• Their flaring ears
  • Their huge range of colors—this cat is dubbed the “Rainbow Cat,” as both purebreds and mixed breeds can come in 300+ color and pattern combinations

Persian mix

Persian mixed breed cat
Photo by Nihal Karkala on Unsplash

The purebred Persian cat is famous for their long, silky white coat. Persian mixes are more likely to sport colorful coats and patterns. Persians and their mixes have been called “furniture with fur” for their lazy, easygoing temperament. 

Traits that Persian purebreds and mixes share:

  • Their long, silky, and demanding coat (you’ll need groom your Persian mix daily)
  • Their sweet, quiet personality
  • Their low activity level (but be sure to engage them in a bit of playtime each day)

Ragdoll mix

Ragdoll mixed breed cat
Photo by Amy Chen on Unsplash

While Ragdoll purebreds take four years to reach maturity, a Ragdoll mix cat will likely be smaller in size. These sweet, gentle cats are known to fall limp in the arms of anyone who holds them.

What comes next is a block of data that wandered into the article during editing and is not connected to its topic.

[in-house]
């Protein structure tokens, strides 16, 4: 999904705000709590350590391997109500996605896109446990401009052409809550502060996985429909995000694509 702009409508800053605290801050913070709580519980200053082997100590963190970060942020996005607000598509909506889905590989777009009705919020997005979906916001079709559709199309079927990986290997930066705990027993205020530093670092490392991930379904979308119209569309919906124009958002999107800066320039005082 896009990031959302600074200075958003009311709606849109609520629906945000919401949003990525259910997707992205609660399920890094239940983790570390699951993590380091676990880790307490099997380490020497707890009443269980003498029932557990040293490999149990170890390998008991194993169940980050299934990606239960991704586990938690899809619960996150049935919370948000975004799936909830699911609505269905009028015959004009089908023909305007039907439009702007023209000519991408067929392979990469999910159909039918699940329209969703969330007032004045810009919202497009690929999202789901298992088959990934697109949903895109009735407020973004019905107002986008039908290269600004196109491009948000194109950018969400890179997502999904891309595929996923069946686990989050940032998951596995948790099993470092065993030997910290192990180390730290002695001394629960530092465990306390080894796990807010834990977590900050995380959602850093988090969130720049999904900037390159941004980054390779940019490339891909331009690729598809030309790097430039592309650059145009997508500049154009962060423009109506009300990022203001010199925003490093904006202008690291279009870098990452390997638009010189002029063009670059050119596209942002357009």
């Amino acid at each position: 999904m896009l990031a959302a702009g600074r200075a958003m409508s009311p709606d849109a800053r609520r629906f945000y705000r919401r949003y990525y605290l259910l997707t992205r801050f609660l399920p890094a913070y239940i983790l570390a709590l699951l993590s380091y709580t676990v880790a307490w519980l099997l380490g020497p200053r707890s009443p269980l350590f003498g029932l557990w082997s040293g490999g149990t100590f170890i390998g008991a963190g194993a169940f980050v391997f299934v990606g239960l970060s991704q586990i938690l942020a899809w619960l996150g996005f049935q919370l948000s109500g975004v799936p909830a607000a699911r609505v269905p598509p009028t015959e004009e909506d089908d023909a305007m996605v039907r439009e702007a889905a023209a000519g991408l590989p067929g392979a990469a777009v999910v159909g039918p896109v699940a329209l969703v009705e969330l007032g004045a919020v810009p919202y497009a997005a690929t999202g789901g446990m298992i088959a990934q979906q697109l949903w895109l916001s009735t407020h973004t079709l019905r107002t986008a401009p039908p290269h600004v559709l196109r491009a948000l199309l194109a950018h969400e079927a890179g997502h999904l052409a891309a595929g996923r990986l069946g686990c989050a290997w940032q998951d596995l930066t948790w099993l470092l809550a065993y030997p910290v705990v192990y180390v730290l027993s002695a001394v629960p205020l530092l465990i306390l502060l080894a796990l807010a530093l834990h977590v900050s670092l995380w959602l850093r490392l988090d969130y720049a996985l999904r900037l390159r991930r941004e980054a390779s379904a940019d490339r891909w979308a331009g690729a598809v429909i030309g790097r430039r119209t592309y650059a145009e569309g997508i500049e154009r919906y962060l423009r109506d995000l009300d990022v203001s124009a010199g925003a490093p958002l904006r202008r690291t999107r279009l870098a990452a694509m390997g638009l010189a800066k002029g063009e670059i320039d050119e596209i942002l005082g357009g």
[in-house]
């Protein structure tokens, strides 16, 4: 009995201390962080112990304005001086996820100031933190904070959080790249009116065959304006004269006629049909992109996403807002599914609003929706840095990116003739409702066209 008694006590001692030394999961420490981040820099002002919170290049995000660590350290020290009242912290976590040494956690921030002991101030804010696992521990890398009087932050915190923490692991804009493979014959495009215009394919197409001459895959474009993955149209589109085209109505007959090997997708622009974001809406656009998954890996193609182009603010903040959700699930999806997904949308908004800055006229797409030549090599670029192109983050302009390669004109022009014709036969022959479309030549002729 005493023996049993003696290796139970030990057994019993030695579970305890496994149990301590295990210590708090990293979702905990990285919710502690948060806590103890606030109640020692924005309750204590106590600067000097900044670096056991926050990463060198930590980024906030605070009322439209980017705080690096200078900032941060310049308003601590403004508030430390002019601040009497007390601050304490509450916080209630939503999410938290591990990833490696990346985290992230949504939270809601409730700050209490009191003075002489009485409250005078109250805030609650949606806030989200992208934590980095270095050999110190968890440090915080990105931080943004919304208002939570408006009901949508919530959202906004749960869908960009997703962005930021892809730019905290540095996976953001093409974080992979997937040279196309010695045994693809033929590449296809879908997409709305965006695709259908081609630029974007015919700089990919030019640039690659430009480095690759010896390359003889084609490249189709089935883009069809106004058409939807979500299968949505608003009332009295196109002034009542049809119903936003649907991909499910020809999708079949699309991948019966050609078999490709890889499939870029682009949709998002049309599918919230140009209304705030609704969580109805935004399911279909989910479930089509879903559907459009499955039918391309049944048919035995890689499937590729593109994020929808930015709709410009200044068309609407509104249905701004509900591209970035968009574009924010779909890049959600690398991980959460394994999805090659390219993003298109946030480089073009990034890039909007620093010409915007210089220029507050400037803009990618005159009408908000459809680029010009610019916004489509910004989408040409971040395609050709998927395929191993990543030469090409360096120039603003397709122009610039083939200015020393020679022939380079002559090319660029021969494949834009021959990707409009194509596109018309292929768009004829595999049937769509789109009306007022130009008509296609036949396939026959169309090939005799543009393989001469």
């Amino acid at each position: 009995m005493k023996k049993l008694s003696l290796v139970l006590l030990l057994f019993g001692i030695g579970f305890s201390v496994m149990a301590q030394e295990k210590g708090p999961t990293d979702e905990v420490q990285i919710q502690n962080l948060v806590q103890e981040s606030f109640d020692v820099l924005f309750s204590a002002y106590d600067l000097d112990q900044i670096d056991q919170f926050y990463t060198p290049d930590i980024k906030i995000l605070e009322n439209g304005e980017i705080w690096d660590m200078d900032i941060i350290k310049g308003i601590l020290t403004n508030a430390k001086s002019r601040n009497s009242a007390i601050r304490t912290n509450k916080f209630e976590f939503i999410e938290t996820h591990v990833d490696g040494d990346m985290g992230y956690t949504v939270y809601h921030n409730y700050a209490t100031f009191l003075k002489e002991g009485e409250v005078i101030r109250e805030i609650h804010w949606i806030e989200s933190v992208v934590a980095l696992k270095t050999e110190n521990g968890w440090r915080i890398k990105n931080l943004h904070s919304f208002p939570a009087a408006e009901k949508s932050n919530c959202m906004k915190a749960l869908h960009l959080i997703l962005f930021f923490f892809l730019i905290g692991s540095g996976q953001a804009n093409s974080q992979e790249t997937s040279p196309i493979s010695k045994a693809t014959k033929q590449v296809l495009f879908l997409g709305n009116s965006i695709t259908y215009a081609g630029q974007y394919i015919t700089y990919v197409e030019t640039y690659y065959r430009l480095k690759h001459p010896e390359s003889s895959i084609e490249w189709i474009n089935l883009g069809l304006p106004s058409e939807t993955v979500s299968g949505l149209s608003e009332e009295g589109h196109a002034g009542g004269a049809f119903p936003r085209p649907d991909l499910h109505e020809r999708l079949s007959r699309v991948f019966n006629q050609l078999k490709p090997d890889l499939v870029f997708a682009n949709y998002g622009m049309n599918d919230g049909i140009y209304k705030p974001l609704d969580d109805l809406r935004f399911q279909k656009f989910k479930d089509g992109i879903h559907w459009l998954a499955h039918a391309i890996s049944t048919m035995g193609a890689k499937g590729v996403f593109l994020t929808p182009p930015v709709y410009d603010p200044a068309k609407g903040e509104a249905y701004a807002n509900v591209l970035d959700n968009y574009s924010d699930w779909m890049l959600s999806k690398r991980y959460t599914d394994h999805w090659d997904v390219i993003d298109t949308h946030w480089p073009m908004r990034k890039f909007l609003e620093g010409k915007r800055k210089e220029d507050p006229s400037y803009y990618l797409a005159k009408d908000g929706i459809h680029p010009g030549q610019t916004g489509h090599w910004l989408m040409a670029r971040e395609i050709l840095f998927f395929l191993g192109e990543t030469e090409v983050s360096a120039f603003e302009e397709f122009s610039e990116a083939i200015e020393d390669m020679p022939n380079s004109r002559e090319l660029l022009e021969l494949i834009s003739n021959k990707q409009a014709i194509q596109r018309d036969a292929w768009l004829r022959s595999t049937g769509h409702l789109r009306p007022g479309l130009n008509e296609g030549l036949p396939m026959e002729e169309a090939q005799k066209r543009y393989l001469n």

Traits that Ragdoll purebreds and mixes share:

  • Their loving, laid-back personality
  • Their long, silky coat—while purebreds are more likely to sport the classic white colorpoint pattern, mixed breed cats display variations such as lynx point or tortie point

Russian Blue mix

Russian Blue mixed breed cat
Photo by Sydney Herron on Unsplash

Purebred Russian Blue cats tend to have vivid green eyes, while Russian Blue mixes may have yellow-green, yellow, orange, or brown eyes. These striking blue-grey cats are somewhat suspicious of strangers, but loving and devoted to their families.